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Editorial, by Stone Korshak

RIO DE JANEIRO, BRAZIL – Real Estate is one of those topics that divides people into two main camps: those who own something and those who would like to. Among foreigners and Cariocas, everyone has an opinion on issues surrounding real estate in Rio; depending on which camp one is in, the conversations differ.

Stone Korshak, Editor and Publisher of The Rio Times.
Stone Korshak, Editor and Publisher of The Rio Times.

For those who own property, or work in the real estate industry as developers or apartment renters, they see what has happened in Rio as a natural re-alignment of what was a tremendously undervalued commodity. Most will now admit that the approximately five-year explosion of 25 percent annual increases in price is over, and that things will now level off.

The main argument against a bubble-burst has been that Brazilian real estate is typically not bought on credit. As most properties have been paid for in full, there will not be a sell-off as people get over-extended. I’m not so sure that is true.

Those who are looking to rent or buy a home have quite different perspectives and sentiments about real estate in Rio. They often include outrage and a desire for revenge for the gutting of bank accounts and dreams, as in many cases prices have literally doubled in the span of four years.

This group is hoping for a major crash in property values, and in essence a slap-down of the Brazilian economy. The desire is for the cost of living to re-align with earning potential, or at least to what many perceive as what things ought to cost, given adverse quality of life elements such as security and infrastructure.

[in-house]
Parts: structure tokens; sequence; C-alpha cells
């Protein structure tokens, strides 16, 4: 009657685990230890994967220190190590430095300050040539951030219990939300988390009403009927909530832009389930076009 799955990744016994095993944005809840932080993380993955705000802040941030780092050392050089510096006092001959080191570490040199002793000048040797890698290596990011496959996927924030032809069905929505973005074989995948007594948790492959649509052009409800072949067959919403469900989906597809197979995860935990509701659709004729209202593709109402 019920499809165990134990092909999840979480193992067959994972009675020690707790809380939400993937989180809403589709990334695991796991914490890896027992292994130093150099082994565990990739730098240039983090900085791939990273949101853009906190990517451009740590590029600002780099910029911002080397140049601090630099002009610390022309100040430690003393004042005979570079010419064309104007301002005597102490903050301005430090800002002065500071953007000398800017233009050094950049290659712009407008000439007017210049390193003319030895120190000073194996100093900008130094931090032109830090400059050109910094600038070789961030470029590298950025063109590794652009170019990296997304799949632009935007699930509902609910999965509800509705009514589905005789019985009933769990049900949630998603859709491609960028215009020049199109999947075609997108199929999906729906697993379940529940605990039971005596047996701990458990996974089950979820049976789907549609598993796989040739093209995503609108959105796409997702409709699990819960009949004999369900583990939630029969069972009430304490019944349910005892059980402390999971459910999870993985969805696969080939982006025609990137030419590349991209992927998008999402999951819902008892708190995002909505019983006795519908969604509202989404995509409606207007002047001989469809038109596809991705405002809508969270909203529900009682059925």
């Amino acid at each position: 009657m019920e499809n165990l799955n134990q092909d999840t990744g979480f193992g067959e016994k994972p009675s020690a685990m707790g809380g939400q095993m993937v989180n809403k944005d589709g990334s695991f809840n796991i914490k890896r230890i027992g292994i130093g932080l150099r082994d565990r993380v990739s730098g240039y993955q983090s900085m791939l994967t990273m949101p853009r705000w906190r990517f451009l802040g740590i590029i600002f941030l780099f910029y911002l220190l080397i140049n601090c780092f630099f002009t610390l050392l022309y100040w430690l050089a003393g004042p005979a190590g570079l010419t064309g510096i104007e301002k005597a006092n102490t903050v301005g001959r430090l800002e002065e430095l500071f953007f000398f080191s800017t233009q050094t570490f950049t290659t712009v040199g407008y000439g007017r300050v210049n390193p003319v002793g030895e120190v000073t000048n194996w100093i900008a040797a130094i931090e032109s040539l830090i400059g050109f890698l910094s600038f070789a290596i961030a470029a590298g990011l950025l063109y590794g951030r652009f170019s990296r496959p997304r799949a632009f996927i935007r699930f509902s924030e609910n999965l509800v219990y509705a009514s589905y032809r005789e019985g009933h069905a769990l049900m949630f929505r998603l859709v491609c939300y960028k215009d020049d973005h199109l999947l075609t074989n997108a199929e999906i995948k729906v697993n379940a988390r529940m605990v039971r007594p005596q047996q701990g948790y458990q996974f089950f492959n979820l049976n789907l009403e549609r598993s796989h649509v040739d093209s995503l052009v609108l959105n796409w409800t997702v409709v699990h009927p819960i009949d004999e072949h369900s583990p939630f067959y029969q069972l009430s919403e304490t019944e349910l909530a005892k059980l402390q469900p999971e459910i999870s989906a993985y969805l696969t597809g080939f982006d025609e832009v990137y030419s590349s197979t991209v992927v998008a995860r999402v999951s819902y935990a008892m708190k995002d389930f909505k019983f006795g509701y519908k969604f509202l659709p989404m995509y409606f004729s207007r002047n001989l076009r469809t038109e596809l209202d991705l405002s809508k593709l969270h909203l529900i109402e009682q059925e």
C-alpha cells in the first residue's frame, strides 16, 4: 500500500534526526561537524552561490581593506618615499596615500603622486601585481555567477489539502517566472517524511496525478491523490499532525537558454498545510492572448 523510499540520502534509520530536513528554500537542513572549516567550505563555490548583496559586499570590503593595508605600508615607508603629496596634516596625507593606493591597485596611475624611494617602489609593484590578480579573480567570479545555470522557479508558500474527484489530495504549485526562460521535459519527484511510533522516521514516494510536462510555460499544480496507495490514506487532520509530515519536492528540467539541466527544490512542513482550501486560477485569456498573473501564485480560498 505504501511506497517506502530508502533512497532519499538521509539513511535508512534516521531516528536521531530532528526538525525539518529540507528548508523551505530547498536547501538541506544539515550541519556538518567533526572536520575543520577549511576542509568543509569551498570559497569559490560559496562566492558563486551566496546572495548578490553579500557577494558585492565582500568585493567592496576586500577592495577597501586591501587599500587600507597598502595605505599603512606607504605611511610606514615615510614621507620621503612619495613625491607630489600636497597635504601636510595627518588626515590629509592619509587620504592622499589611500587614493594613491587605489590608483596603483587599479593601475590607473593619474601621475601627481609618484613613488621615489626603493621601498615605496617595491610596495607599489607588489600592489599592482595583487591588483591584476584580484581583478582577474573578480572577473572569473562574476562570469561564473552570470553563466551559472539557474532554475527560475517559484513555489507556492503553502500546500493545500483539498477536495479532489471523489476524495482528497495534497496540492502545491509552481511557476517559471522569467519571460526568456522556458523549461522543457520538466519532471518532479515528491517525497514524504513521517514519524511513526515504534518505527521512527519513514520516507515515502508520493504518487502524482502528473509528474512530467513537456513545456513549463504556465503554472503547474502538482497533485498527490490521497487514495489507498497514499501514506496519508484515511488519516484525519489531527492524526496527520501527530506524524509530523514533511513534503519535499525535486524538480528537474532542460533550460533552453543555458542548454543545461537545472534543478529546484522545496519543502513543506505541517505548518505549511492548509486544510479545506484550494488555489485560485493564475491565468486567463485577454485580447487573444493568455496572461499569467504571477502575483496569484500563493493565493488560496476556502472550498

You can probably guess which camp I am in, try as I may to be unbiased.

When I first spent extended periods of time in Rio I looked into buying a small apartment in Ipanema and keeping it as an investment and vacation rental. I recently dug up my old business plan from 2006—and there was a one bedroom available for R$150,000.

At the time I was not familiar and comfortable enough with Brazil to take the plunge, and of course it grates on me to remember this. Nowadays, according to a quick look at the Zap.com listings, the same size apartment seems to be going for an average of R$1 million.

To the bold go the spoils (“they” say), and many did have the foresight and opportunity to buy into Rio then. It’s not that I am not happy for them, many are friends and business partners, but there remains the question of what to expect next.

In 2009 – six years ago when we launched The Rio Times – I was able to rent a modest one-bedroom apartment near Arpoador beach for R$1,900 (including condo and IPTU). That same apartment now lists for R$4,000, meaning it’s doubled in six years.

Some quick research shows that the New York City real estate price index has had cycles of ten-year growth spurts, with 125-150 percent increases, followed by six-year decreases of around thirty percent. My guess is things will do something similar here in Rio, but as I’ve confessed, I’m no expert.

Real Estate, Rio de Janeiro, Brazil
Leblon and Ipanema lie along what is considered to be one of the best urban beaches in the world, photo by Anna Kaiser.
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4 COMMENTS

  1. I’ll never understand what compels Carioca’s to compare their city to New York.
    Are they delusional?

  2. When I came back to Brazil in 2002 property was incredibly undervalued in relation to real estate in most other major cities in the world; it is now exactly the opposite and certainly the price rises over the past 10 years have far surpassed inflation. Add that to the soaring value of the real and buying in Leblon was wothout doubt the best investment I ever made, With present changing market conditions I believe there may be a downwards correction in prices, and certainly more possibility of negotiating the price but I don’t think the “bubble will burst” in the same way it did in the UK and US precisely because most people didn’t buy their place on credit. Crashes only happen when there is suddenly a lot of stock coming onto the market and that won’t happen in the zona sul of Rio for sure. The one good thing for expats? With the value of the real now dropping those with “hard currency” will get a lot more for their money. Not before time.

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